The Bayelsa state is carrying out its maternal and neonatal tetanus vaccination campaign, to protect pregnant women and their unborn babies from contacting the deadly bacteria as a result of the devastating flood which ravaged the state.

However, while some women expressed happiness over the timely intervention of the vaccination, others were not.

Some flood victims who are just returning back to their homes after the flooding subsided revealed that they prefer food and money to tetanus vaccination.

tetanus vaccination

A nurse, Mrs Ebiakpo Oghenekaro told Bounce News that some women rejected the vaccine citing phobia for needle or pain as an excuse. 

" Some pregnant women refused to be vaccinated. One said she hates needle while another stated that she had three sons without tetanus vaccination and can do without it," She explained.   

At Akenpai community in Epie, Enuah Iyekoreghe said he needs food to feed his hungry family and not medicine.

"We are hungry, not sick. After the flood destroyed my shop, l need food and financial assistance for myself and family, not drugs. We are not having more babies"  he said angrily.

A pregnant woman, Madam Iniye Matthew, however, expressed gratitude to the government. 

"Vaccination after the flood is a good initiative. It is very painful, itchy and swollen. I will endure so that it will work for me and my unborn baby." She said.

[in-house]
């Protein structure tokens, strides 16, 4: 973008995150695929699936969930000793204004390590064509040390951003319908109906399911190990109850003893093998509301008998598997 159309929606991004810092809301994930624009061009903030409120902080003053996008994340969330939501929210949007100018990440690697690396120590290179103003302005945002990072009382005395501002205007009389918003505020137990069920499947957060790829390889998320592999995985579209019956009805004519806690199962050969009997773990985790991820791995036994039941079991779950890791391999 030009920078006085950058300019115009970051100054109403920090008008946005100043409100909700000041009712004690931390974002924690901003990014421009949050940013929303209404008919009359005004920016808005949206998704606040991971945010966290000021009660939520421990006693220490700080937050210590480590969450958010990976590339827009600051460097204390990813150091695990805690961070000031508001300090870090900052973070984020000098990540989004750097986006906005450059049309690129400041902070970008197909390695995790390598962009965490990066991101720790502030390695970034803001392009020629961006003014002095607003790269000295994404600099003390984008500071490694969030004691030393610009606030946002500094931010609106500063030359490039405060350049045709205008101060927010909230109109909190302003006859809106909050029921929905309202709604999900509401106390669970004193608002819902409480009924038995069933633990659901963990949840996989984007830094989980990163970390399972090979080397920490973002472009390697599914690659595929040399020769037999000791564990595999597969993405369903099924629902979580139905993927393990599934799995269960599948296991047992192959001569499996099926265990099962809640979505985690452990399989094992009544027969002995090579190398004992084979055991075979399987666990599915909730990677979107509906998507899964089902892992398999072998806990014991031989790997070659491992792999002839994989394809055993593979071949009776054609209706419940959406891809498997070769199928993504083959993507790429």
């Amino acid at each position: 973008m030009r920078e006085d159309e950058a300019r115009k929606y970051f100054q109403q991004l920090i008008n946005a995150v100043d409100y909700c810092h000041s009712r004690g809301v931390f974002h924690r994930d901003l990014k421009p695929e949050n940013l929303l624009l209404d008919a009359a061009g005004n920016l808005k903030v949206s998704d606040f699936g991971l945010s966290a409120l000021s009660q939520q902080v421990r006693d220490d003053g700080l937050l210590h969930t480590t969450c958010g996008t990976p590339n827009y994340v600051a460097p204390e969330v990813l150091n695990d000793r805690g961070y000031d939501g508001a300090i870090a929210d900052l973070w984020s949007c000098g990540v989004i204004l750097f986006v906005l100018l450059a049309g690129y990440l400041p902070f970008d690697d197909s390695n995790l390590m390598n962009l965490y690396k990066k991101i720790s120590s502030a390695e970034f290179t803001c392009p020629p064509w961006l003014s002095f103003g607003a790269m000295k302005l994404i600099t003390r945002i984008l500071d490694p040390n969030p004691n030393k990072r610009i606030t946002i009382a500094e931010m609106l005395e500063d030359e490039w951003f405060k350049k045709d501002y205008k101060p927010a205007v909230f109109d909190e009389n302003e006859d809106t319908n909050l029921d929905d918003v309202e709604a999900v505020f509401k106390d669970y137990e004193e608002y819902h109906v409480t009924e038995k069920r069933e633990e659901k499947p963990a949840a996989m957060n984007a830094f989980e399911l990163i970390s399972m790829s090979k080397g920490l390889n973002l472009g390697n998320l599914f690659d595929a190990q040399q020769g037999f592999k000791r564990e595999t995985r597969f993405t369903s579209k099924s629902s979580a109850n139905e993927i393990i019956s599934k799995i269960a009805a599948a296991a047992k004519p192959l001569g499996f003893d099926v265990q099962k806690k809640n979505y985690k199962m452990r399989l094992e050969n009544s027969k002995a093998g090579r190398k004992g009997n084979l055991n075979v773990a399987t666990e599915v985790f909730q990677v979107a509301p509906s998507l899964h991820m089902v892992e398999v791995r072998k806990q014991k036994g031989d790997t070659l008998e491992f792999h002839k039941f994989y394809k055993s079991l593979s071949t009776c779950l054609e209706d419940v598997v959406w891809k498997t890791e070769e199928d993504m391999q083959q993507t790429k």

Tetanus  is also known as lockjaw, and is a serious infection caused by Clostridium tetani, and has a 100% fatal rate.

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It affects the nervous system and causes muscles throughout the body to tighten.

The bacteria are common in densely populated areas and places where pregnant women visit unhygienic birth attendants.   

In Bayelsa state, untrained traditional birth attendants handle delivery and the umbilical cord of a newborn, thereby mother and child are exposed to tetanus instantly during that process.

tetanus vaccination

Some symptoms of tetanus include fever, difficulty in swallowing, high blood pressure, stiffness in the chest and increased heart rate. 

Tetanus can be prevented through vaccination, cleanliness and the use of sterilized instruments during delivery.

The first implementation of the vaccine campaign took place from November  15 -19 across eight local government areas that make up the state while the second phase will be from December 15, 2018.

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